Donald Trump is set to become the first US president to be twice impeached after Democrats in the House of Representatives officially accused him of “inciting insurgency” over the Capitol.
Five people died in last week’s attack, which Trump instigated when he told his supporters to “fight like hell” in his attempt to reverse Joe Biden’s election defeat.
On Monday, as security officials scrambled to ensure that next week’s inauguration was not marred by the violence linked to the protests planned for the day, Democrats in the House acted quickly.
President Nancy Pelosi, who in an interview on Sunday called Trump a “deranged, deranged and dangerous president,” launched a two-part plan.
An initial resolution called on Vice President Mike Pence to support Trump’s removal under the 25th Amendment.
A clause in the amendment, never invoked before, describes how cabinet members can agree to remove a president under extreme circumstances. Pence, a staunch staunch until the peak of Trump’s efforts to overturn the election, has signaled no intention of joining such a move.
Republicans in the House duly blocked the Democratic resolution.
But it was followed by the introduction of an impeachment article citing “incitement to insurrection”. Trump has been charged with “committing serious crimes and misdemeanors by inciting violence against the United States government” and in doing so violated his oath of office.
The article cited the Fourteenth Amendment prohibiting anyone “engaged in insurgency or rebellion against” the United States from “[ing] any office… in the United States ”.
The House could submit the single article to the prosecution for a midweek vote. With a simple majority vote of sympathetic Democrats and Republicans, Trump would be impeached a second time. But he would not be impeached, which would require a conviction in the Senate.
The Senate is on hold until after the nomination, and Democratic leaders have said they will only proceed with the impeachment after the Biden administration has had time to try to get it confirmed candidates and pass key legislation in its first 100 days.
A small number of Republicans in the Senate and House have joined the Democrats’ efforts to impeach Trump, arguing that even with – or especially with – so little time left in his term, he poses a danger to the country.
But the Senate conviction would be a long blow, as it was the last time the president was impeached. Some Republicans have indicated their support this time around, but a dozen more will be needed to succeed.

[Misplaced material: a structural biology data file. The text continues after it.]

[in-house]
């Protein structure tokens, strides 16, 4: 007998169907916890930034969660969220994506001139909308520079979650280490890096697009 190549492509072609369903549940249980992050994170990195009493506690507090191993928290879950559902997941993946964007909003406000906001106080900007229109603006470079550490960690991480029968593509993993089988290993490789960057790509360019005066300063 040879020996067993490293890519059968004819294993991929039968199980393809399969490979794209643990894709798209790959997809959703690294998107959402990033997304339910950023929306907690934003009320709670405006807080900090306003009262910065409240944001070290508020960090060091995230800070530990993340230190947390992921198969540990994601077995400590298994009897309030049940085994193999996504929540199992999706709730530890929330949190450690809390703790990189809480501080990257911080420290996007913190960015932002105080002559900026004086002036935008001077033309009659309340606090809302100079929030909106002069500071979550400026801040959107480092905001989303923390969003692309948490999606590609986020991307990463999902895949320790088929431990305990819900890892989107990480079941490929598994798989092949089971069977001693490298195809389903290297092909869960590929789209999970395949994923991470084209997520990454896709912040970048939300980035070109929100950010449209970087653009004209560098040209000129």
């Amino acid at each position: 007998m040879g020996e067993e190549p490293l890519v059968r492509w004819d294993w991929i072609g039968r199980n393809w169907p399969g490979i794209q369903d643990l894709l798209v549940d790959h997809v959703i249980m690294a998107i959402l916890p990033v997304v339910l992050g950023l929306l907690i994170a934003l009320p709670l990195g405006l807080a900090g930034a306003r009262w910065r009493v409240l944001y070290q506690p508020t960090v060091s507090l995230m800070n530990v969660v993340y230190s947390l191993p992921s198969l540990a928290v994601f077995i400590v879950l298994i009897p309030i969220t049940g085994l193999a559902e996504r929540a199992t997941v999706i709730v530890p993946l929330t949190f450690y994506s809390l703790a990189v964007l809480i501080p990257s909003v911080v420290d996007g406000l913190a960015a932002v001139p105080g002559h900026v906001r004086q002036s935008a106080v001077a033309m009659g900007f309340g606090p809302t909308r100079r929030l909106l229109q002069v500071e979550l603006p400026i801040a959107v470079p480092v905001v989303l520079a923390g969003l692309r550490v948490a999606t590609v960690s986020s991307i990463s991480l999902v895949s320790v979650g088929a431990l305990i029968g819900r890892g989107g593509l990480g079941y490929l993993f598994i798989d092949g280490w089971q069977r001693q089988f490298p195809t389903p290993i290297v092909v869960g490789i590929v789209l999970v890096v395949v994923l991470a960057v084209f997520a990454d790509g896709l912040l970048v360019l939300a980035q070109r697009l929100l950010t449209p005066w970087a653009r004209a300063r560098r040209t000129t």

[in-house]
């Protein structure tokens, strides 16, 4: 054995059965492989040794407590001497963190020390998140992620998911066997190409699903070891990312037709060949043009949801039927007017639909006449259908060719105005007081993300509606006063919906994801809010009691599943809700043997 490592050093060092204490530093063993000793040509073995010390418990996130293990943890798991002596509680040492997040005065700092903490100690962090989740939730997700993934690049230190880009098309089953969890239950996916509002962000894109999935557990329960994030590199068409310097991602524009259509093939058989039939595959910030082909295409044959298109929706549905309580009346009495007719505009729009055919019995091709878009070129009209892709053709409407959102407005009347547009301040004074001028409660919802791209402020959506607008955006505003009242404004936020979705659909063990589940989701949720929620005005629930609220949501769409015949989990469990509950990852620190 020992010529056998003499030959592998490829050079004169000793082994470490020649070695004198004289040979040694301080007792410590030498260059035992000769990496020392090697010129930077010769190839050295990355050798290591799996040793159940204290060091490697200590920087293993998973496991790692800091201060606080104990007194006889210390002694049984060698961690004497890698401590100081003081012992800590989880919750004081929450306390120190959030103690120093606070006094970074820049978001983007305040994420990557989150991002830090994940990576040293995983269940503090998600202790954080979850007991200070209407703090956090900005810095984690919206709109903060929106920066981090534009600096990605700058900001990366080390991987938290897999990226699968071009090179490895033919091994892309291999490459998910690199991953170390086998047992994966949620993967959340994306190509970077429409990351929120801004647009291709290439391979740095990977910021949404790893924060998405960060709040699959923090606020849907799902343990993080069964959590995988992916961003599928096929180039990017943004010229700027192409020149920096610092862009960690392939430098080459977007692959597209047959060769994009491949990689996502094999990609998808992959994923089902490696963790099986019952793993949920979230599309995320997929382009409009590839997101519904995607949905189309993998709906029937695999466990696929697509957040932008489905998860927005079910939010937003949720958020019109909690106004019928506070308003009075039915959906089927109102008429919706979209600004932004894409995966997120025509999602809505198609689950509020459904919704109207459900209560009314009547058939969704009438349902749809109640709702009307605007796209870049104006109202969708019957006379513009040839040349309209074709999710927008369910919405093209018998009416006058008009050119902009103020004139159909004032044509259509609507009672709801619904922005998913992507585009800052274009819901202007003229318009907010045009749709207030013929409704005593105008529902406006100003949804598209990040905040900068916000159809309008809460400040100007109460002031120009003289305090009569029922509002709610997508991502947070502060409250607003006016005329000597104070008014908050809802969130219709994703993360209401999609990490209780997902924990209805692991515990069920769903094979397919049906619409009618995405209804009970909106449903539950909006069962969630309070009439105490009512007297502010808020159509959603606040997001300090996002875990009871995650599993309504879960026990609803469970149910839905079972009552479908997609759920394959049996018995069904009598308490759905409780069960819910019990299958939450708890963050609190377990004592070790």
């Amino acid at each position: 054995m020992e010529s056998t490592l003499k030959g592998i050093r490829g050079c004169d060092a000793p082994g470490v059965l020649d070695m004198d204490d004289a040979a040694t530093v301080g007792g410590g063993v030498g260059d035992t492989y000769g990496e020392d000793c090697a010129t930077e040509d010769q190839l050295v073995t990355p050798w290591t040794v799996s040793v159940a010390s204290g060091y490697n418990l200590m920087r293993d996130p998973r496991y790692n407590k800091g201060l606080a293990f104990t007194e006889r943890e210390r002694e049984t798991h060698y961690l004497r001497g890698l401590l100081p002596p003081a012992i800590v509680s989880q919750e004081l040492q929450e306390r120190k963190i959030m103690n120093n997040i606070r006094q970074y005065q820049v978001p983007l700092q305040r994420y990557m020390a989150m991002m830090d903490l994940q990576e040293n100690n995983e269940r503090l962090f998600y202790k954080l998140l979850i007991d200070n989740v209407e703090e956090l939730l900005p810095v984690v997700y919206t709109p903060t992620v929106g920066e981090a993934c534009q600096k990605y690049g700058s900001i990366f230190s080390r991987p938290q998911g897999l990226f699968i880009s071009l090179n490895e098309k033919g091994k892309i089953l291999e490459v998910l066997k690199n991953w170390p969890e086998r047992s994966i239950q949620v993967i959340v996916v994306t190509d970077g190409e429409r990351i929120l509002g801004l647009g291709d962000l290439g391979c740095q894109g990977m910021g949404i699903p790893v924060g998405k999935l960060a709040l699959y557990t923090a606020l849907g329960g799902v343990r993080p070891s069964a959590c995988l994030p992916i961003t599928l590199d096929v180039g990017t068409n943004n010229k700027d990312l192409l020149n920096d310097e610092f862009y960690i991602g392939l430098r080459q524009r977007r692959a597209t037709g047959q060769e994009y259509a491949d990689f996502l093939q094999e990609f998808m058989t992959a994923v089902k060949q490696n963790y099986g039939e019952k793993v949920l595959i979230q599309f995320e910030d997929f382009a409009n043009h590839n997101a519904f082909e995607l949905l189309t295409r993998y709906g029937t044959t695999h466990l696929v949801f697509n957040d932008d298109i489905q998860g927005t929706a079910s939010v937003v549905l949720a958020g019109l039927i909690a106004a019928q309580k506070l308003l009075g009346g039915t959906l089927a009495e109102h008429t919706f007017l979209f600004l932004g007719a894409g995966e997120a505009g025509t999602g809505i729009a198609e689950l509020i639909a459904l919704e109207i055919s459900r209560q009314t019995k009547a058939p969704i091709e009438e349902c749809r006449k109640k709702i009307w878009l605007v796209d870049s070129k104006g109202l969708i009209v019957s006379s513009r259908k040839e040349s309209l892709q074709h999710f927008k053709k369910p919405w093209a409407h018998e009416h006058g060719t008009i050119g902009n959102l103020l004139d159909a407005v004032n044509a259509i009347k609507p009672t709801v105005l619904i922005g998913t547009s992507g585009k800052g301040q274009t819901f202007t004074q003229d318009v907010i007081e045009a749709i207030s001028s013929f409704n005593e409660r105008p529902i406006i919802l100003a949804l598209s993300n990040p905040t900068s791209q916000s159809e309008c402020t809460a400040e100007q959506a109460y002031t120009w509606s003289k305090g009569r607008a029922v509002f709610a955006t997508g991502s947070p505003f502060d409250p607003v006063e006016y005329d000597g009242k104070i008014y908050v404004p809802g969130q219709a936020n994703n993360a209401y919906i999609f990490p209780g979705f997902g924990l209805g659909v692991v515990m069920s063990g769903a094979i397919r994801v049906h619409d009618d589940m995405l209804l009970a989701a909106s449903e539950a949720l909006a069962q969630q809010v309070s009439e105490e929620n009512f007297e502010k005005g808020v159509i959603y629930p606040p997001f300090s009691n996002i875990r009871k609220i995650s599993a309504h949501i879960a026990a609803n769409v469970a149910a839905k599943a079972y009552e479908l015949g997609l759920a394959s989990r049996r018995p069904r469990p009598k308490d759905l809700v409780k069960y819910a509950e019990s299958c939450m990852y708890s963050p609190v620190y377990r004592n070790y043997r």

Trump was charged with two articles of impeachment in December 2019 and acquitted in February 2020. Senators found him not guilty of abuse of power by 52-48 and not guilty of obstructing Congress by 53-47. Mitt Romney of Utah was the only Republican to vote to convict – on the abuse of power charge.
If Trump were to be convicted after leaving office, he would be banned from running again, as opponents fear this is his plan.
After the attack on the U.S. Capitol, the president retreated from the public eye, banned from Facebook and Twitter, condemned by former allies and vowing not to attend Biden’s January 20 inauguration.
His silence was filled with wholehearted calls from Democrats for his expulsion from office – and the soft loathing of some Republicans. calling for national “unity” after their attempt to overturn the November election, they produced one of the most egregious acts of violence on Capitol Hill in two centuries.
There are now signs that Trump loyalists are planning to march on Capitol Hill again on inauguration day in an event tagged online as the “Million Militia March.”
The FBI arrested dozens of participants in the riots last week and continued to circulate wanted posters of suspects, which could hamper participation in another rally.
But nine days before the inauguration, officials planned to secure the area. Washington Mayor Muriel Bowser has asked the Department of Homeland Security to put new restrictions in place. The Pentagon, the FBI, the Secret Service and other agencies have reportedly been put on alert.
The inauguration will be attended by Barack and Michelle Obama, George and Laura Bush and Bill and Hillary Clinton. Biden, new Vice President Kamala Harris and their families will be joined by former presidents and their families on a visit to Arlington National Cemetery, ABC reported.
Such plans were drawn as the nation struggled to cope with violence over the past week in which five people were killed and dozens injured.
On Monday, Melania Trump issued a largely ridiculous statement in which she paid tribute to all the dead, placing a Capitol policeman who died after confronting rioters next to a rioter who had been shot while trying to force the entrance into the inner sanctuaries of Congress.
The first lady also sought to portray herself as a victim, of what she called “salacious gossip, unjustified personal attacks and deceptive false accusations”.